Monday, 19 March 2012

Review: Blood Red Shoes - In Time To Voices

 Post punk duo Blood Red Shoes are yet to find themselves in a position of titans among fellow post punk duos such as The White Stripes, The Black Keys and The Kills, but their ongoing sense of passion and willingness to succeed in the realms of rock and roll is commendable. There's always something of a more human element when listening to them  both in and out of the studio. There's always a sense of genuine willingness to become rock and roll giants within them and it's a much more likable factor than the constant poseur-based swagger of their fellow peers.

 That's not to say they don't carry a sense of effortless coolness amongst them as well, because they definitely do that. Their third album In Time To Voices, then is the group's strongest effort to date, showing the chilled out swagger and sense of emotional passion all coming together and taken up to a much higher level. And so, listeners are presented with a collection of glorious alt rock songs filled with distortion drenched melodies and emotional impacts be it joyful or chilling.
 The performance of Laura-Mary Carter and Steven Ansell is alight in the scuzzy rock n' roll swagger in which it's delivered and the pounding riffs that Carter hammers out in tracks like Cold and Down Here in the Dark are reminiscent of some of the later work of Queens of the Stone Age but with more bite attached, while influences from Josh Homme's earlier days and the more hyper moments of Nirvana come out the short but impacting Je Me Perds, a real display of punk adrenaline and intensity. Plus the more ethereal performances and soundscaping that comes out on the likes of Night Light and 7 Years means that their Pixies influence cannot be denied either. The vocal performances of Carter and Ansell are crucial in creating the perfect musical atmosphere whether they intend to make listeners feel warm and touched in their performance or leave them feeling in the exact opposite state of mind with use of haunting harmonies.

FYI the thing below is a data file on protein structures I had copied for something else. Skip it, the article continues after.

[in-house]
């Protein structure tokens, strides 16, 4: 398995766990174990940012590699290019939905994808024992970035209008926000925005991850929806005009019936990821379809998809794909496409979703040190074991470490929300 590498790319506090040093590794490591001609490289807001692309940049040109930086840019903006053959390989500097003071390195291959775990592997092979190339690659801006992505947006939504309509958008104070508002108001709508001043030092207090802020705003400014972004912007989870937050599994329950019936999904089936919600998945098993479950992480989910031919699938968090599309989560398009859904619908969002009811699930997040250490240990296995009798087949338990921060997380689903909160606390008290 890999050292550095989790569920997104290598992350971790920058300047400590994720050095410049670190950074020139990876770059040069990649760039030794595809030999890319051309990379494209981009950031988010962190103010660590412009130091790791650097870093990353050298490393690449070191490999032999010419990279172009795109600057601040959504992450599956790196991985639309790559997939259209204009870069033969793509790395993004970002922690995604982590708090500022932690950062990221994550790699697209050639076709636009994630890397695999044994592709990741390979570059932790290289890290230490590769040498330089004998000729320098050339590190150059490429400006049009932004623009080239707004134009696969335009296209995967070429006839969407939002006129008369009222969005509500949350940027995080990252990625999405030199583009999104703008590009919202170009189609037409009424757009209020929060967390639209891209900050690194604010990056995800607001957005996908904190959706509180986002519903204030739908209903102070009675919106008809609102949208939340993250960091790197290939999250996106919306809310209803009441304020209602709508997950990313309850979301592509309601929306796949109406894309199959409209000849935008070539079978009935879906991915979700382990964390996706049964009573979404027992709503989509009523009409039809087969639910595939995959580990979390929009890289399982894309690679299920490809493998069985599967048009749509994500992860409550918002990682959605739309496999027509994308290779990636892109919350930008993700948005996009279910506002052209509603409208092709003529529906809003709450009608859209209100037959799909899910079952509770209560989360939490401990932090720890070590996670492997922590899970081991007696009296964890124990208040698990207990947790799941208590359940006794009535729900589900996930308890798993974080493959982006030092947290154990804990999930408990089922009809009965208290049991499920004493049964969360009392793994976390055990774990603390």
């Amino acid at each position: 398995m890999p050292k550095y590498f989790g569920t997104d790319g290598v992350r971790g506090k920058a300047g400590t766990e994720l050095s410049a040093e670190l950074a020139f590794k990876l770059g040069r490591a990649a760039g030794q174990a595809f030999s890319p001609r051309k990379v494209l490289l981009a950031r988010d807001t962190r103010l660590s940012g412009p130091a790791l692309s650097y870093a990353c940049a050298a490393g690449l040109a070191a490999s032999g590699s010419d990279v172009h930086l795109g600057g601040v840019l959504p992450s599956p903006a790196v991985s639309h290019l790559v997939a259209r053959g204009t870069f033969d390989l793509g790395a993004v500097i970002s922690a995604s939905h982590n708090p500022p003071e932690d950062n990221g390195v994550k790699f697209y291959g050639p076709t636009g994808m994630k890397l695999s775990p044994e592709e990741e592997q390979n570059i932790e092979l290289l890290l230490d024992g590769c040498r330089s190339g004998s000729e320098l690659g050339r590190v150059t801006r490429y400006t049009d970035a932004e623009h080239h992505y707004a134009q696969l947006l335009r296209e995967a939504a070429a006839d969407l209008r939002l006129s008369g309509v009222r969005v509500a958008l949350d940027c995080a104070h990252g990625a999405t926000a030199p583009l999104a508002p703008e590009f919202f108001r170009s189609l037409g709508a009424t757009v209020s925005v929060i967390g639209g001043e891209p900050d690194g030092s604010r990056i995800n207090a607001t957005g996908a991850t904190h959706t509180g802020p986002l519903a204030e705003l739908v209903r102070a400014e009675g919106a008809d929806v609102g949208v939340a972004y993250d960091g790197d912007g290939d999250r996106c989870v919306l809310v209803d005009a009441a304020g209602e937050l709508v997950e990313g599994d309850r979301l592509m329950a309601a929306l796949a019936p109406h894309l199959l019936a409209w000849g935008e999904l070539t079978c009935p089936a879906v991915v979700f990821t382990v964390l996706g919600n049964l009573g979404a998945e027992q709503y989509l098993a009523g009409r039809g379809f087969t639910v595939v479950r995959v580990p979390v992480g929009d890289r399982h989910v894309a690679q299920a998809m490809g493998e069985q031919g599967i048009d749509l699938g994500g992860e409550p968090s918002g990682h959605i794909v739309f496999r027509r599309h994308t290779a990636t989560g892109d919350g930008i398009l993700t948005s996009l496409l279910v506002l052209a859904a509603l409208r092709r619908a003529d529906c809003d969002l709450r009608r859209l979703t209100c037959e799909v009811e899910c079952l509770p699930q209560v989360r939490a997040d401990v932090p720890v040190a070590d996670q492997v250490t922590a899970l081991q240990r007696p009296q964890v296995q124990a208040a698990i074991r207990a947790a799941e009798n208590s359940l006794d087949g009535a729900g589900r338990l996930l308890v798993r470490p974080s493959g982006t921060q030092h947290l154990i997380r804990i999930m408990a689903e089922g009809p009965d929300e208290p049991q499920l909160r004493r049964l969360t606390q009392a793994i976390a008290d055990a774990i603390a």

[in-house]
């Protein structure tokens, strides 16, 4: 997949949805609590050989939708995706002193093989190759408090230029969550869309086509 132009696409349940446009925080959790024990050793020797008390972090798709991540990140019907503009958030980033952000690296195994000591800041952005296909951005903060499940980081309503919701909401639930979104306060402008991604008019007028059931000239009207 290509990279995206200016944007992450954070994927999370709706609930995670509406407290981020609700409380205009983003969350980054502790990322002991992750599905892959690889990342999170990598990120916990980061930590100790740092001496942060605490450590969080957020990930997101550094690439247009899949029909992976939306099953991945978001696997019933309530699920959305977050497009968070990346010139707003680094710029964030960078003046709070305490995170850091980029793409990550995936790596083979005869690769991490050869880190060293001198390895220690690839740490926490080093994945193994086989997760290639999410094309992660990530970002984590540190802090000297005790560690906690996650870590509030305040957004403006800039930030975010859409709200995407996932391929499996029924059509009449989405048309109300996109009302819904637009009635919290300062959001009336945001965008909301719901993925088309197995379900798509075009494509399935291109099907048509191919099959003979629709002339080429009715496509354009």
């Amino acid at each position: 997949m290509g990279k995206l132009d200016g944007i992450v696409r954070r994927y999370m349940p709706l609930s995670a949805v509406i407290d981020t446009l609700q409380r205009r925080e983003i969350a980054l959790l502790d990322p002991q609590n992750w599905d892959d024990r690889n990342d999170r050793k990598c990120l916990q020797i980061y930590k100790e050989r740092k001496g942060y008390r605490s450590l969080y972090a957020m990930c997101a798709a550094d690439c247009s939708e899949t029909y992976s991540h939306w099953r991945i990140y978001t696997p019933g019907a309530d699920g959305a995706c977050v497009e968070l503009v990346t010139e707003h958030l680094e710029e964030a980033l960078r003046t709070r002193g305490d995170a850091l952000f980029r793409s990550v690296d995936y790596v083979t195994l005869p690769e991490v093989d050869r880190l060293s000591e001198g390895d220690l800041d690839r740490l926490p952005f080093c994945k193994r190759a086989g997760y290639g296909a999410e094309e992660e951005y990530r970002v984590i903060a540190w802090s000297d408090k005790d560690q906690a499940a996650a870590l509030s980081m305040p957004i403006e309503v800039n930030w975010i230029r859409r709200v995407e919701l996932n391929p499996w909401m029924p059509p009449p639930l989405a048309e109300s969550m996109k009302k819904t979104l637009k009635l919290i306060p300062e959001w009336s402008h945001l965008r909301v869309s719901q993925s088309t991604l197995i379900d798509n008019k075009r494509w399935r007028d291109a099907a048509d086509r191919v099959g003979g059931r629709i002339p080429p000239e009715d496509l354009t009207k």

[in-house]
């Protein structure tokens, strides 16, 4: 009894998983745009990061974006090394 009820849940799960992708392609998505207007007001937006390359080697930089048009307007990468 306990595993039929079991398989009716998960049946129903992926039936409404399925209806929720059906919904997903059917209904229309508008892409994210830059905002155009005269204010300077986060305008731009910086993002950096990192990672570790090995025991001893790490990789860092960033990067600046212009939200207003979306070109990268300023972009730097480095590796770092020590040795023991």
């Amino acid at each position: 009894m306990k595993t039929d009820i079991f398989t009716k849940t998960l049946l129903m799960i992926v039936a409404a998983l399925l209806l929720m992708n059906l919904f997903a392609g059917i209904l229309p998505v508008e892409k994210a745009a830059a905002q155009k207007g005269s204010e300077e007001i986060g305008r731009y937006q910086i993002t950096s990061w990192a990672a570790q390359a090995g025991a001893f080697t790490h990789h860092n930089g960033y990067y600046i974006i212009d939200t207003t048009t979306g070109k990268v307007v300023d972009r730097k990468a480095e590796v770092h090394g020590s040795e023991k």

Anyway, it's probably best to not totally elaborate on bands they sound like, although the heritage of modern rock bands is a crucial element across this album. The dirty rock and roll swagger paired with the shimmering production that the duo took part in, in accompaniment with Mike Crossey (Razorlight, Arctic Monkeys) makes the overall sound very unique and the bizarre combination of distortion riffs and buzzing synthesizers takes the music to new areas atmospherically, only to heighten the immense power of their melodies.
 So, on In Time To Voices, what have Blood Red Shoes created? Their post punk performances means the music has a raw and rough edge but also manages to stay smooth and swaggering thanks to great production. They manage to play heavy, but there's also a delicate nature contained as well and the rush of emotion put on this album is also particularly major. So, what they have created is an album which expresses pretty much what modern rock music should sound like, while keeping hold of what makes that classic rock sound so unforgettable. I think it's time this duo move into the big league.

 Blood Red Shoes' In Time To Voices is out on the 26th of March via V2 Records. The band will tour the UK from April-May with The Cast of Cheers and will play the Reading and Leeds Festival in August.

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